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Lets face it, Sa-Ra just wasn’t cut out to be on a major label. At least any major label looking to insert them into their line of “hip-hop” artists. After a short-stint G.O.O.D. Music, despite the fact that these guys look great standing next to Kanye, they never were able to actually get their dreams out, so to speak. And while Sa-Ra demands from respect from such legendary producers like Dr. Dre and J. Dilla, the major label machine could never really figure out how to market them. With Nuclear Evolution, the group severs past ties with “the world’s best dressed label” , finding a comfortable spot on Ubiquity – a label known for it’s diverse roster of musical talent.

The Hollywood Recordings was an album made up of many of the group‘s past hip-hop collaborations, but with Nuclear Evolution, the group definitely takes on a new form, distancing themselves from their loose-knit hip-hop roots. The only real collaboration here in that genre is Erykah Badu on “Dirty Beauty”– and even classifying her as “hip-hop” is a stretch. Instead, the group focuses more on standing on it’s own feet, with a soulful, spacey album that is definitively Sa-Ra.

Like time-displaced relics of the 1970’s, Sa-Ra’s brand of future-flavor channels that of Bootsy Collins and George Clinton’s P-Funk era, with a more modern, updated sound. They’ve gone beyond this style with the new album, dipping into several different genres, essentially boiled down to whatever’s funky. For instance, the album opener, “Spacefruit” is a French bossa nova jam, while the album’s closing track “Cosmic Ball” is a full on jazz track (with a little help from The Gary Quartet). The rest of the LP is pretty much everything else in between.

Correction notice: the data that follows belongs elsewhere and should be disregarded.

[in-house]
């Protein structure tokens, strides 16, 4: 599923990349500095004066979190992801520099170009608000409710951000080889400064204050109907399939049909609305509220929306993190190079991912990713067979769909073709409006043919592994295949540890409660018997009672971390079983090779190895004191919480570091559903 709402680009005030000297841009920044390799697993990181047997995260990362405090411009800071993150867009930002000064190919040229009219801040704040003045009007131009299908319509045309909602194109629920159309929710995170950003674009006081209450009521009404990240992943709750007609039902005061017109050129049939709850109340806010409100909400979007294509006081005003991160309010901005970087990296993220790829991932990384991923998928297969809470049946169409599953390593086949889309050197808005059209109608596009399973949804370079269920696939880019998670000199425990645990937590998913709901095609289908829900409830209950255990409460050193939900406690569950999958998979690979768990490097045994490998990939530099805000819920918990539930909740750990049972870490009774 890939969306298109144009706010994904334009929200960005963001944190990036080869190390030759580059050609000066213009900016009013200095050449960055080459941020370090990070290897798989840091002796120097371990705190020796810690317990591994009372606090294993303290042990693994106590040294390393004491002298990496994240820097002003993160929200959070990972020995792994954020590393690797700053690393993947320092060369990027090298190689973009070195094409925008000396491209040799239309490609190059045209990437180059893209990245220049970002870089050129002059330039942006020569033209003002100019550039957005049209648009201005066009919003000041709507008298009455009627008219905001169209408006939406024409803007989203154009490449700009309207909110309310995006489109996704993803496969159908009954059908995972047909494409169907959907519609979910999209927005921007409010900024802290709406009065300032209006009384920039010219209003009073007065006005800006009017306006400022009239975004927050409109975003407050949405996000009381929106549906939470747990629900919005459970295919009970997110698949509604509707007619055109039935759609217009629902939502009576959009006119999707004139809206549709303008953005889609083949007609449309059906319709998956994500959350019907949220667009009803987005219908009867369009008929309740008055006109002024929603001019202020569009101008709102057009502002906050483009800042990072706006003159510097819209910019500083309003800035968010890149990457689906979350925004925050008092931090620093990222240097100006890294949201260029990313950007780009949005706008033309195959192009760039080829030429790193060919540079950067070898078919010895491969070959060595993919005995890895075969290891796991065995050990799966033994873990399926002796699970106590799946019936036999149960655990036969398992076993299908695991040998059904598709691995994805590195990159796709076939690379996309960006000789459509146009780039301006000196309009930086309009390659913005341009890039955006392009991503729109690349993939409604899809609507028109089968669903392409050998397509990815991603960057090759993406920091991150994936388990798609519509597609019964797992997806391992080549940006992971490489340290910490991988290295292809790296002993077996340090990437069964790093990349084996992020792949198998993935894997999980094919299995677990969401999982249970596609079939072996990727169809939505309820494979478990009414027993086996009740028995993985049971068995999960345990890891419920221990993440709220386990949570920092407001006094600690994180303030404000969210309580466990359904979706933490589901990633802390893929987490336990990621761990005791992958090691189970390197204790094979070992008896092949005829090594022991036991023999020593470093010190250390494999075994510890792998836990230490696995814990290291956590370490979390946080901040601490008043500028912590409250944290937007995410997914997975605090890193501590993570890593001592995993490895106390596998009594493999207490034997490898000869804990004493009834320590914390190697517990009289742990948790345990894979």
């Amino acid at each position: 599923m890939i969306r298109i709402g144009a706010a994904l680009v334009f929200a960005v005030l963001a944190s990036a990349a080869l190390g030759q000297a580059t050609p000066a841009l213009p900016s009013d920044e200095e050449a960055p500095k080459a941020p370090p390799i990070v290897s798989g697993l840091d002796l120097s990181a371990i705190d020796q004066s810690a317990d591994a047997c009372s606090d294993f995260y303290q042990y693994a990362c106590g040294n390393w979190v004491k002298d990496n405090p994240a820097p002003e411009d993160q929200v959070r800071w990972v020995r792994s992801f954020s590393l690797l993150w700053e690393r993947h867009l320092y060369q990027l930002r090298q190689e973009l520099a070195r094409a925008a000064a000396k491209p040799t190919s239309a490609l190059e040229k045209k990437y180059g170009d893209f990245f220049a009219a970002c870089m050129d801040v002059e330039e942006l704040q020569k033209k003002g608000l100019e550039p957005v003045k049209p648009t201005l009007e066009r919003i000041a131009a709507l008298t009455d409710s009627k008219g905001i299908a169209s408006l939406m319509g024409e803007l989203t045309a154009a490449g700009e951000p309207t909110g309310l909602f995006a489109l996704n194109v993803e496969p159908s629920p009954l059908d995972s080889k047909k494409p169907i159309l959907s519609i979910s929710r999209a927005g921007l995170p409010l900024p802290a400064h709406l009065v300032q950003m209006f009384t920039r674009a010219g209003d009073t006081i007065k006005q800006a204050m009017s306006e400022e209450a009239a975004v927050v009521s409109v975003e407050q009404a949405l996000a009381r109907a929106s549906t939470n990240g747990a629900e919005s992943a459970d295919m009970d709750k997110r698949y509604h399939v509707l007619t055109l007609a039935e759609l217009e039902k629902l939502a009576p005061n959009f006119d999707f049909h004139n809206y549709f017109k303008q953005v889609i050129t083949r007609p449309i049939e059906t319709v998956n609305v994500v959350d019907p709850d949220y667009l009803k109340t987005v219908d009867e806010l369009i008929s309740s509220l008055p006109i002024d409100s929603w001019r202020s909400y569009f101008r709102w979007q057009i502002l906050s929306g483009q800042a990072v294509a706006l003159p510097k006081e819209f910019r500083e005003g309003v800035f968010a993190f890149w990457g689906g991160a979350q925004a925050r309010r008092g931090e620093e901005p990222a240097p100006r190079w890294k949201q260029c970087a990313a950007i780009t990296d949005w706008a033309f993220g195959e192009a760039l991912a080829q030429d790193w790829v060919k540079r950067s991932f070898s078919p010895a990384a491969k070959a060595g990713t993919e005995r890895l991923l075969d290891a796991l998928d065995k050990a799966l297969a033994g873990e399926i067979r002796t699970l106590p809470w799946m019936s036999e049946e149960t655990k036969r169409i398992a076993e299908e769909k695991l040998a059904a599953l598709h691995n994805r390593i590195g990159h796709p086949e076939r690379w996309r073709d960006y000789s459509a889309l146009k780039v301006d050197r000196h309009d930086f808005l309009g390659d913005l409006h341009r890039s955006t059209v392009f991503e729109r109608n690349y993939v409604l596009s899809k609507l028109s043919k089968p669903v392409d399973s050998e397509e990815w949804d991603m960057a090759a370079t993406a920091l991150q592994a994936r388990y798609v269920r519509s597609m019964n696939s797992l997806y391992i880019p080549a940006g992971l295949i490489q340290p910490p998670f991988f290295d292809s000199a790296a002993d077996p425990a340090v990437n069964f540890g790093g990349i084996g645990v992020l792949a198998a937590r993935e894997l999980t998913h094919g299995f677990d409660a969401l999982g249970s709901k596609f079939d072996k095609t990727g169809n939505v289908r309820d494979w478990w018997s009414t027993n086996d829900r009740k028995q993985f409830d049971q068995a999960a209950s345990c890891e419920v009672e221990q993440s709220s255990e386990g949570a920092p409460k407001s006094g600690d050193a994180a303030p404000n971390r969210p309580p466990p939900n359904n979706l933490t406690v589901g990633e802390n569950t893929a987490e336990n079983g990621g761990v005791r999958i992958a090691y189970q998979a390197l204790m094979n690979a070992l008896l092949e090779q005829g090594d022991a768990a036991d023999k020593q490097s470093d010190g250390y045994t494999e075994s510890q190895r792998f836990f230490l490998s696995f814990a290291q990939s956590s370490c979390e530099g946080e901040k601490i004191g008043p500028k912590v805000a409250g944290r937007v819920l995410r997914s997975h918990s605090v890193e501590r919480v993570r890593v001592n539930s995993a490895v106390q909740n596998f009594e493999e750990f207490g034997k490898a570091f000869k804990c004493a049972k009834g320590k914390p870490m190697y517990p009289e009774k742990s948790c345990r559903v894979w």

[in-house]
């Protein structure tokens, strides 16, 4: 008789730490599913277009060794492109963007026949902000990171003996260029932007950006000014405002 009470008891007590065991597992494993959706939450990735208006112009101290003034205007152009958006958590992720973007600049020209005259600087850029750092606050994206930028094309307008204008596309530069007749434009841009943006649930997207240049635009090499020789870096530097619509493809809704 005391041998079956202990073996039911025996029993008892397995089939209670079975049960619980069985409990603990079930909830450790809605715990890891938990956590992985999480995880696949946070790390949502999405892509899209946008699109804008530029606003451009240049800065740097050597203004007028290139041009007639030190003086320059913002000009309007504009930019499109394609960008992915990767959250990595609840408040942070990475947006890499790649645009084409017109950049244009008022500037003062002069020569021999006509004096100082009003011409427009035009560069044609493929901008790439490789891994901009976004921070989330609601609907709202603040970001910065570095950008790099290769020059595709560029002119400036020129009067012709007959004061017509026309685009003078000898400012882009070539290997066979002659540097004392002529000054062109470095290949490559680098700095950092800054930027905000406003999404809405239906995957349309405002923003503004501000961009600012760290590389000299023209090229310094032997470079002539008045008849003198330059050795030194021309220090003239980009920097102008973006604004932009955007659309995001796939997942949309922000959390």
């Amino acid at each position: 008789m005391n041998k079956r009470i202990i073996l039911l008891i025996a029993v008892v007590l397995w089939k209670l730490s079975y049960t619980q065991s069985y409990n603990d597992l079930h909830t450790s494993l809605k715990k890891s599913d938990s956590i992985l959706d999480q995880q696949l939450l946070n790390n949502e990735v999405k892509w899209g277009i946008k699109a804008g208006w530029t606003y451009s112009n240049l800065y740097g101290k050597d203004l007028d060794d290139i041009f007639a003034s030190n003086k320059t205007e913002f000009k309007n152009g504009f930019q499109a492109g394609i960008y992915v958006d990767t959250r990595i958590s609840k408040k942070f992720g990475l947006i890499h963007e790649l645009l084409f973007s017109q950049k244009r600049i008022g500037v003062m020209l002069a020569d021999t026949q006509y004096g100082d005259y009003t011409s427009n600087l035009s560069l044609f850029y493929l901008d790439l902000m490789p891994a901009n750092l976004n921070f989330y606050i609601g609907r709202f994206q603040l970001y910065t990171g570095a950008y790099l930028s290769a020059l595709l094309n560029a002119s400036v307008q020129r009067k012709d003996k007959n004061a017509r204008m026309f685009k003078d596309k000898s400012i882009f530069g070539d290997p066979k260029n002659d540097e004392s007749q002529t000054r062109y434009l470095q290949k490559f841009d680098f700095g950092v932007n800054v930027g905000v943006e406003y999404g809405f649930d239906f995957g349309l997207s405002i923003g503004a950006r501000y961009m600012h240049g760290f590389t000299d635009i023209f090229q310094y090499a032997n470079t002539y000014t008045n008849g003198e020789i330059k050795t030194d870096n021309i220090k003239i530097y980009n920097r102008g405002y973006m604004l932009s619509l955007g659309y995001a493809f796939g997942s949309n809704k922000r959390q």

Songs like the “I Swear” combine classic boom-bap drums with Noni Lamar’s breezy, airy vocals, while “He Say, She Say” is a like a live version of something Dilla might have included on “Donuts”. Redundant street tales about drug-deals gone bad  (“Traffika”) or prostitution (“Bitch Baby”) are presented in a new light, as Sa-Ra’s unique sound allows them to transcend hip-hop’s usual beats and lyrics formula.

Nuclear Evolution’s only real fault is that it is a heavy plate to digest. Don’t expect to be fully immersed in the music upon first listen (or worse yet, by needle dropping each song). Their music is so full of body that only upon repeated listens will you be able to soak in its brilliance. Early on, since the album’s lyrics are delivered in such a mellow fashion, it will seemingly just play as background music, but slowly it evolves into a truly nuclear experience.  – DJ Pizzo

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